Anorexia Test - Am I Anorexic?
An anorexia test can help a person who is asking "Am I anorexic?". Anorexia nervosa is an eating disorder characterized by difficulty maintaining a healthy body weight and a fear of gaining weight. Anorexia must be treated early in order to minimize the risk of long-term health problems or even death caused by the illness (complications of anorexia). There is no single test for anorexia nervosa, or screening measure used to diagnose eating disorders. However, the illness often has a substantial effect on health and eating habits, which may be revealed through a questionnaire such as an anorexia test.
Take Anorexia Test and Share Concerns With Your Doctor
If you are wondering "Am I anorexic?" this anorexia nervosa test will help you determine whether you may need professional attention for an eating disorder. Answer the questions honestly, not the way you'd like to be or the way you used to be. Think about your daily life, answering "yes" or "no" to the following:
- Do family members or friends comment about your weight loss or express their concern that you might be too thin? Do you continue to feel fat or overweight even though others say you are too thin?
- Have friends or family members commented that you eat very little? Do you feel angry when others show an interest in what you've eaten or pressure you to consume more food?
- Have you been told by a medical professional that you should gain weight?
- Is it important to you that you are thinner than all of your friends? Do you feel a competitive or perfectionist urge to lose weight?
- Are your eating habits different from those of your family and friends? Do you have secretive eating habits? For example, do you prefer to eat by yourself, where you feel that no one will see you eating? Cut your food into tiny pieces so that it looks like you've eaten more or hide food so that others will think you've eaten it?
- Do you make excuses to avoid eating? For example, do you say that you already ate, that you already feel full, or you're not feeling well, in order to avoid feeling pressured by your friends and family to eat?
- Looking at your body in the mirror, can you notice hip bones or individual ribs sticking out?
- Do you regularly find yourself fatigued or unable to concentrate?
- Does the idea of eating fill you with anxiety? Do you often think about food throughout the day, or worry about what you will eat or will not eat? Has thinking about food and weight loss begun to consume your life?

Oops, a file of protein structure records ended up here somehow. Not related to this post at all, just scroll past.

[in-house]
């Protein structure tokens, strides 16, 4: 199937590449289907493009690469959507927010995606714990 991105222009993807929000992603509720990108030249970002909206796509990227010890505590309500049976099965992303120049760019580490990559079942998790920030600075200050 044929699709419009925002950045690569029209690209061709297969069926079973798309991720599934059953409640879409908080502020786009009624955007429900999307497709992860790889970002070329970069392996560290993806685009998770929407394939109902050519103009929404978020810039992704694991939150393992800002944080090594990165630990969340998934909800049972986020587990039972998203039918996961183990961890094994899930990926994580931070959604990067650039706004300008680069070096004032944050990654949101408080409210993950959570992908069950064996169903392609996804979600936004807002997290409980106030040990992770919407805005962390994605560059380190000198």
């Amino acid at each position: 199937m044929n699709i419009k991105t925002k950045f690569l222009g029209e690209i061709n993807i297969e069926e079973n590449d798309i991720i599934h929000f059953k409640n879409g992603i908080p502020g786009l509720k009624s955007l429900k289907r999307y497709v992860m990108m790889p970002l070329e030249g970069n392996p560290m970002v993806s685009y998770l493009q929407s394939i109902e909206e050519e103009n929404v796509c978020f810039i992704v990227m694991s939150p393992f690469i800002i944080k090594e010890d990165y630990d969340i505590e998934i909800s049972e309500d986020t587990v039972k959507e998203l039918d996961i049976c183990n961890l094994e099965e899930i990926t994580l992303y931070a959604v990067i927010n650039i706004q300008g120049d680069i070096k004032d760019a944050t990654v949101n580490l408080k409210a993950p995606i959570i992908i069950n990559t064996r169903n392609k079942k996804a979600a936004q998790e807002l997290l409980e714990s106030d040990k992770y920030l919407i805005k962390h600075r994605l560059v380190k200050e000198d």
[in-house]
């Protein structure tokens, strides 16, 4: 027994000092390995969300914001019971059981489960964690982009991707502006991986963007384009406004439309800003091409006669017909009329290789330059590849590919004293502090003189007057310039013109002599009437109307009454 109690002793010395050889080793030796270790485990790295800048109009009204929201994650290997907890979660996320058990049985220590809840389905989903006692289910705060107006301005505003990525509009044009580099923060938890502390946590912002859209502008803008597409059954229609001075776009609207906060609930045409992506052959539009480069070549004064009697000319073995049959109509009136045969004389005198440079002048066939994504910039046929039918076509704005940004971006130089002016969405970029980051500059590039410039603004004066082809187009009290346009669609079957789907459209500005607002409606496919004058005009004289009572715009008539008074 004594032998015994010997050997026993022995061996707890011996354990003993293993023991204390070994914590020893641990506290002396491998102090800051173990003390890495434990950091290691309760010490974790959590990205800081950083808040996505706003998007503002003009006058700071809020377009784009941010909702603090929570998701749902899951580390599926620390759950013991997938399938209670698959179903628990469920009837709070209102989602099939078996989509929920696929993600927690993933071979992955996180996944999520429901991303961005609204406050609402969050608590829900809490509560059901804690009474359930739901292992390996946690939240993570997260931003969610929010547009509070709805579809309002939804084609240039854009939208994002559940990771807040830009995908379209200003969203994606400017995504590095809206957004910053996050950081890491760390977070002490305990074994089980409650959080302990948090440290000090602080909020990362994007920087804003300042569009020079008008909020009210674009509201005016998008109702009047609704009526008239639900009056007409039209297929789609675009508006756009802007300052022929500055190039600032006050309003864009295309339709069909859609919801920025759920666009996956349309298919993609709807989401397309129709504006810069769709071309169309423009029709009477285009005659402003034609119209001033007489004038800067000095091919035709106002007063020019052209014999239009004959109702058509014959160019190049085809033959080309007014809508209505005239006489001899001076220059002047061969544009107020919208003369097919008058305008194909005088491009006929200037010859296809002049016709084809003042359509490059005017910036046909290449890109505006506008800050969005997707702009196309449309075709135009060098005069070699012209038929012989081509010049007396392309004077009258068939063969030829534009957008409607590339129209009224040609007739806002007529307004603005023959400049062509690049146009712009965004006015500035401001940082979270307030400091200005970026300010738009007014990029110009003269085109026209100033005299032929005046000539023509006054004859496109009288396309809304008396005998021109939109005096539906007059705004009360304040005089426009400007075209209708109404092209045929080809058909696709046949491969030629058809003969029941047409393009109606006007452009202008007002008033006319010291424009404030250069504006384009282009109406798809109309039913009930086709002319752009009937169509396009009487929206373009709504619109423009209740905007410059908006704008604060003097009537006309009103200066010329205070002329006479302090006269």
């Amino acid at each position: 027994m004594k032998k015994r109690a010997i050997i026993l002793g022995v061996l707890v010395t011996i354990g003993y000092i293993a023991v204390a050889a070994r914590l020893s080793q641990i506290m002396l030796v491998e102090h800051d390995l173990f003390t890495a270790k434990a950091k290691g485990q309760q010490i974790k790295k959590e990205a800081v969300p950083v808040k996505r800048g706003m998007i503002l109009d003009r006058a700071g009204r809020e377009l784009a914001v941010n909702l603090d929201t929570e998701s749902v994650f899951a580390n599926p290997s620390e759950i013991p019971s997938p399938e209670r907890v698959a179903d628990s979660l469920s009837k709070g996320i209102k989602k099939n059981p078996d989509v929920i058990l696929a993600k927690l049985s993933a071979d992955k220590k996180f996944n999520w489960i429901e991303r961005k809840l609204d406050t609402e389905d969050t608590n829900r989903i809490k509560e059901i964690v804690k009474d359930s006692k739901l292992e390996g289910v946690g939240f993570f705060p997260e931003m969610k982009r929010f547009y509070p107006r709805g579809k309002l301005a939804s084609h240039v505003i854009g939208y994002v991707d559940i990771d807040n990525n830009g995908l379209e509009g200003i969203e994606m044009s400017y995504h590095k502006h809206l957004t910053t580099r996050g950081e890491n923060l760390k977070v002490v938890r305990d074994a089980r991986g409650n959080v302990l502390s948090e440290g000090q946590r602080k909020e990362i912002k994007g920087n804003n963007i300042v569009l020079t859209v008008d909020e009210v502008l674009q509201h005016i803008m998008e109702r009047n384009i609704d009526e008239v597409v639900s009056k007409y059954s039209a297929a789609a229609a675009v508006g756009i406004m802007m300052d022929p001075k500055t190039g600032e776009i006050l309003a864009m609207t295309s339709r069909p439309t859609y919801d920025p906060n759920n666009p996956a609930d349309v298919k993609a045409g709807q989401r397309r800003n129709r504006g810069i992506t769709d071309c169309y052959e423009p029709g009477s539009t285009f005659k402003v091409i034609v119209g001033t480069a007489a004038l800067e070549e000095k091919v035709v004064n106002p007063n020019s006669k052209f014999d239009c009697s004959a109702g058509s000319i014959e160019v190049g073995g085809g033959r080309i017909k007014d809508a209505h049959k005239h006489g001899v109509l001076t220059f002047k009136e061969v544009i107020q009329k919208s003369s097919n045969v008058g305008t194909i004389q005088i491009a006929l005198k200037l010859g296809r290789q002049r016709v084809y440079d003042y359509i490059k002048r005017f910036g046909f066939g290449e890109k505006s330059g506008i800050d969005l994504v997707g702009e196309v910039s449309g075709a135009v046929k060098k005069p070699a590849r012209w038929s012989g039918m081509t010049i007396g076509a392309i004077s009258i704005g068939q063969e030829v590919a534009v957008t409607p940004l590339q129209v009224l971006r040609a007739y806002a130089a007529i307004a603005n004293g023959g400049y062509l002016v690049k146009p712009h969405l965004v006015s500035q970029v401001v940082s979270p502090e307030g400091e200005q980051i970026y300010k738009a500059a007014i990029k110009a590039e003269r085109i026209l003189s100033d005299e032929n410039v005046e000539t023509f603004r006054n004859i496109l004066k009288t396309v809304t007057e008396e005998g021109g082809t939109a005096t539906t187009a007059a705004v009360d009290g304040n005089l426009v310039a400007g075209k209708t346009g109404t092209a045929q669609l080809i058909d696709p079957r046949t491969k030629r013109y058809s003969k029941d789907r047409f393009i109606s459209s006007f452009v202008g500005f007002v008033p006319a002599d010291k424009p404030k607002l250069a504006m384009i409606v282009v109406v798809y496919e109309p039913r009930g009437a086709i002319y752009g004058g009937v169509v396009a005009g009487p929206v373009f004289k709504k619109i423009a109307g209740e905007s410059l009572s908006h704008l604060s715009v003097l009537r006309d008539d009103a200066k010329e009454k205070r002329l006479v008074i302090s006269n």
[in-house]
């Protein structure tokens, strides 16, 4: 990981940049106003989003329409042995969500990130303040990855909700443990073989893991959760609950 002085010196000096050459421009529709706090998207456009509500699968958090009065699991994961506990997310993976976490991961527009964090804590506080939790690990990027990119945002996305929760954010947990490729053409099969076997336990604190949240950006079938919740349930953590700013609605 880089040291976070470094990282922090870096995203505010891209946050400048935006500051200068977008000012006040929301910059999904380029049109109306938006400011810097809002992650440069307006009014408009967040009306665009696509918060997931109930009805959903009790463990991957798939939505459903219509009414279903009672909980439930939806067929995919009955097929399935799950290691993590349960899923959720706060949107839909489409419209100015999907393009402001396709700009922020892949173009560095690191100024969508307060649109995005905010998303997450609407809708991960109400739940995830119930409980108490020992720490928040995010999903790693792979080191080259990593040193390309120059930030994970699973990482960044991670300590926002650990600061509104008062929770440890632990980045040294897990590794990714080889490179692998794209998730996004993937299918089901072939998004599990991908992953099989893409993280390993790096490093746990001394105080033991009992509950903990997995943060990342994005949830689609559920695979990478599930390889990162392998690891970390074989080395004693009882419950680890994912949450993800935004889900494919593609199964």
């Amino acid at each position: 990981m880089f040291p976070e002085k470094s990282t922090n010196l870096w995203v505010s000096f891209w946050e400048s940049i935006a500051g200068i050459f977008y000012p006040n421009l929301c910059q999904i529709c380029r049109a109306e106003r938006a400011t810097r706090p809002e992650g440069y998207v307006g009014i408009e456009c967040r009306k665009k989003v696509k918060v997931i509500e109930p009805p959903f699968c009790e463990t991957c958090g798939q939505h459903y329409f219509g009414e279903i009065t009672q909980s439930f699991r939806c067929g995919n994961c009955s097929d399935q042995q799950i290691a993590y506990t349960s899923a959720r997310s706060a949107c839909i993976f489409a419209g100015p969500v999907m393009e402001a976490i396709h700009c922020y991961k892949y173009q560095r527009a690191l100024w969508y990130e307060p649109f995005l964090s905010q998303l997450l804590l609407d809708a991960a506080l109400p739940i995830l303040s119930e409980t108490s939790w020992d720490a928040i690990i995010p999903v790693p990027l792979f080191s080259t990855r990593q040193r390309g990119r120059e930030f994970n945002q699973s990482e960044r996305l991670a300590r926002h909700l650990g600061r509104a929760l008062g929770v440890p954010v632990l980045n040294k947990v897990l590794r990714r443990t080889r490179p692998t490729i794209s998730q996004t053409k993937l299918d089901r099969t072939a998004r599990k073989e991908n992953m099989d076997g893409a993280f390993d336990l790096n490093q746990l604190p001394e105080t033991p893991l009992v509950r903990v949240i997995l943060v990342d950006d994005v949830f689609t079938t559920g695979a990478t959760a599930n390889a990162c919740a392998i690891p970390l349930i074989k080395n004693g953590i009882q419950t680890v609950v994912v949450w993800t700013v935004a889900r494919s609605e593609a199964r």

- Do you find it difficult to eat three complete meals (consisting of normal 6-8 ounce servings of meat, vegetables, and grains) each day? Do you feel guilty when you eat three full meals in a day?
- Do you avoid eating a full meal, or go through long periods of time without eating (known as fasting), as a way to control your weight?
- Do you exercise more than an hour per day, 3-4 days per week, in order to control your weight? Do you think about the calories being burned while you work out? Do you become anxious if you miss a workout, or work out excessively the next chance you get to make up for it?
- Have you used diuretics or laxatives as a way to avoid weight gain?
- Would you panic if you stepped on the scale and found out that you had gained weight? Do you have an overwhelming fear of gaining weight?
- Do you avoid talking to others about food, eating habits, or weight loss because you are afraid that no one will understand or share your feelings?
Has this test helped you answer the question: "Am I anorexic?" You can print out this test and share the results with your doctor or therapist. Remember, only a doctor or therapist can diagnose anorexia. This test is just a starting point.
"Am I Anorexic?" Score the Anorexia Test
Have you answered "yes" to any of the above anorexia test questions? If so, watch your eating behaviors over the next several months, and consider consulting with a doctor. You may have anorexia or be in danger of developing an eating disorder. Changing the behavioral patterns included on this anorexia nervosa test is easiest when the problem is detected early.
If you answered "yes" to four or more questions on this anorexia test, schedule an appointment with your doctor, and ask a trusted family member or friend to help you monitor your eating habits.
Those who answered "yes" to six or more questions should go to the doctor for a complete examination in order to rule out an eating disorder. The doctor may ask you questions similar to those on this anorexia test, or conduct medical testing to determine whether you may have an eating disorder. You can find information on where to get help for an eating disorder here.
Last Updated: 14 May 2016
Reviewed by Harry Croft, MD